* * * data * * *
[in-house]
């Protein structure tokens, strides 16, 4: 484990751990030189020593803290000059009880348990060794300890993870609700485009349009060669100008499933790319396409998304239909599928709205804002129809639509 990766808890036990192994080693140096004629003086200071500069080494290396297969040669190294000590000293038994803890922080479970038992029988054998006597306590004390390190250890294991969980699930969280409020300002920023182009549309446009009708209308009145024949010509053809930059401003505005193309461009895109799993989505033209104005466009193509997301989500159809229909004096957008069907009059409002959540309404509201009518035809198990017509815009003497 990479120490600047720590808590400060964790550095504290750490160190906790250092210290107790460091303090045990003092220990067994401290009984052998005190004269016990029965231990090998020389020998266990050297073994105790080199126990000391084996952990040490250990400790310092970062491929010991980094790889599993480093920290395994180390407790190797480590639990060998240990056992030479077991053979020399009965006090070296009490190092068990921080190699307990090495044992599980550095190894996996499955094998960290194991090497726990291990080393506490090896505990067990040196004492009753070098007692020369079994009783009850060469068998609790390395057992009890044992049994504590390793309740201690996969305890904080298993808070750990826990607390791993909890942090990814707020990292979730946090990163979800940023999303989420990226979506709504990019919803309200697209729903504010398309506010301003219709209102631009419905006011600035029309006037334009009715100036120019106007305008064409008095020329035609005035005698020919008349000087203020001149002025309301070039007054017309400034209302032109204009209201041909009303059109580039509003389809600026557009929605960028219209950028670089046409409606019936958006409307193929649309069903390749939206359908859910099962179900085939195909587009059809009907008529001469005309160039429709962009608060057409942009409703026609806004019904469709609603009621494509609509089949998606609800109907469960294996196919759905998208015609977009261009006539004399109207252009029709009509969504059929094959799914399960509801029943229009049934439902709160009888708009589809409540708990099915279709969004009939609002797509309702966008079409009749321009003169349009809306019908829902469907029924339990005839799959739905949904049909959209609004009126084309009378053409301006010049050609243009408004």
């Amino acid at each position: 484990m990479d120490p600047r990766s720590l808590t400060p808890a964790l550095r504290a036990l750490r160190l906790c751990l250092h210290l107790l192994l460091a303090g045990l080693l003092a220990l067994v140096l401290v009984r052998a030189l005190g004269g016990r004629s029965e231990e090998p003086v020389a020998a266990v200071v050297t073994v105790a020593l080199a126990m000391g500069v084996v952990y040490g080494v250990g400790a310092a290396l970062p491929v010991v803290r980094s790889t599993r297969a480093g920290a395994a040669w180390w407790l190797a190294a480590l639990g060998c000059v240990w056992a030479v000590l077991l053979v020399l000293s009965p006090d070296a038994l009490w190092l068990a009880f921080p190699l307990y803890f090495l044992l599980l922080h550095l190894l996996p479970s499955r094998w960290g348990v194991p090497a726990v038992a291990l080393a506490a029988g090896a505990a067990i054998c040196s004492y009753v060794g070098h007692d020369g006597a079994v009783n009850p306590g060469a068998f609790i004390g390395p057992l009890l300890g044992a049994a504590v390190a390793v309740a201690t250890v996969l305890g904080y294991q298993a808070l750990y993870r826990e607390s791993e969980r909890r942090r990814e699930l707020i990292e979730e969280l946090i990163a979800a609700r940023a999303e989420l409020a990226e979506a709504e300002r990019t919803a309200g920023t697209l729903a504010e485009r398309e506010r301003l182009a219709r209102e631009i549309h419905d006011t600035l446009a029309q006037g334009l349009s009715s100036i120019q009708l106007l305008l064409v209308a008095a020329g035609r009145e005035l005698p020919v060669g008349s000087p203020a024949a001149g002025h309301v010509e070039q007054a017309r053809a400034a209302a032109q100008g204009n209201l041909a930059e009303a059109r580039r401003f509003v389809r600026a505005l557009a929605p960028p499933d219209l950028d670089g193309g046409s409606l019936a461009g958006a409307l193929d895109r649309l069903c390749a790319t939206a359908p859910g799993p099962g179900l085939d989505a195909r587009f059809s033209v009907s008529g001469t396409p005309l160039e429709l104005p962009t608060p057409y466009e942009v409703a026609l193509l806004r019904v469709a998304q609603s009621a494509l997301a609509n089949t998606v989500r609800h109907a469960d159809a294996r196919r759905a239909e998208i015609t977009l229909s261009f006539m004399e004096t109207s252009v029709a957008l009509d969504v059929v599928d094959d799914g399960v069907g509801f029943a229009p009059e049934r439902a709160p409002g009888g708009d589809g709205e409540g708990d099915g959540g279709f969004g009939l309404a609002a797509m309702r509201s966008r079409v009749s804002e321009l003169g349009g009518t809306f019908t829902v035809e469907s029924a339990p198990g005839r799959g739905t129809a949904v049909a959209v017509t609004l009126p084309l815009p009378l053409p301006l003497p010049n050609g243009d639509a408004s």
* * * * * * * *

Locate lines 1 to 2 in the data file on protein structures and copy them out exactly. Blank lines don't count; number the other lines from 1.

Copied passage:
[in-house]
């Protein structure tokens, strides 16, 4: 484990751990030189020593803290000059009880348990060794300890993870609700485009349009060669100008499933790319396409998304239909599928709205804002129809639509 990766808890036990192994080693140096004629003086200071500069080494290396297969040669190294000590000293038994803890922080479970038992029988054998006597306590004390390190250890294991969980699930969280409020300002920023182009549309446009009708209308009145024949010509053809930059401003505005193309461009895109799993989505033209104005466009193509997301989500159809229909004096957008069907009059409002959540309404509201009518035809198990017509815009003497 990479120490600047720590808590400060964790550095504290750490160190906790250092210290107790460091303090045990003092220990067994401290009984052998005190004269016990029965231990090998020389020998266990050297073994105790080199126990000391084996952990040490250990400790310092970062491929010991980094790889599993480093920290395994180390407790190797480590639990060998240990056992030479077991053979020399009965006090070296009490190092068990921080190699307990090495044992599980550095190894996996499955094998960290194991090497726990291990080393506490090896505990067990040196004492009753070098007692020369079994009783009850060469068998609790390395057992009890044992049994504590390793309740201690996969305890904080298993808070750990826990607390791993909890942090990814707020990292979730946090990163979800940023999303989420990226979506709504990019919803309200697209729903504010398309506010301003219709209102631009419905006011600035029309006037334009009715100036120019106007305008064409008095020329035609005035005698020919008349000087203020001149002025309301070039007054017309400034209302032109204009209201041909009303059109580039509003389809600026557009929605960028219209950028670089046409409606019936958006409307193929649309069903390749939206359908859910099962179900085939195909587009059809009907008529001469005309160039429709962009608060057409942009409703026609806004019904469709609603009621494509609509089949998606609800109907469960294996196919759905998208015609977009261009006539004399109207252009029709009509969504059929094959799914399960509801029943229009049934439902709160009888708009589809409540708990099915279709969004009939609002797509309702966008079409009749321009003169349009809306019908829902469907029924339990005839799959739905949904049909959209609004009126084309009378053409301006010049050609243009408004």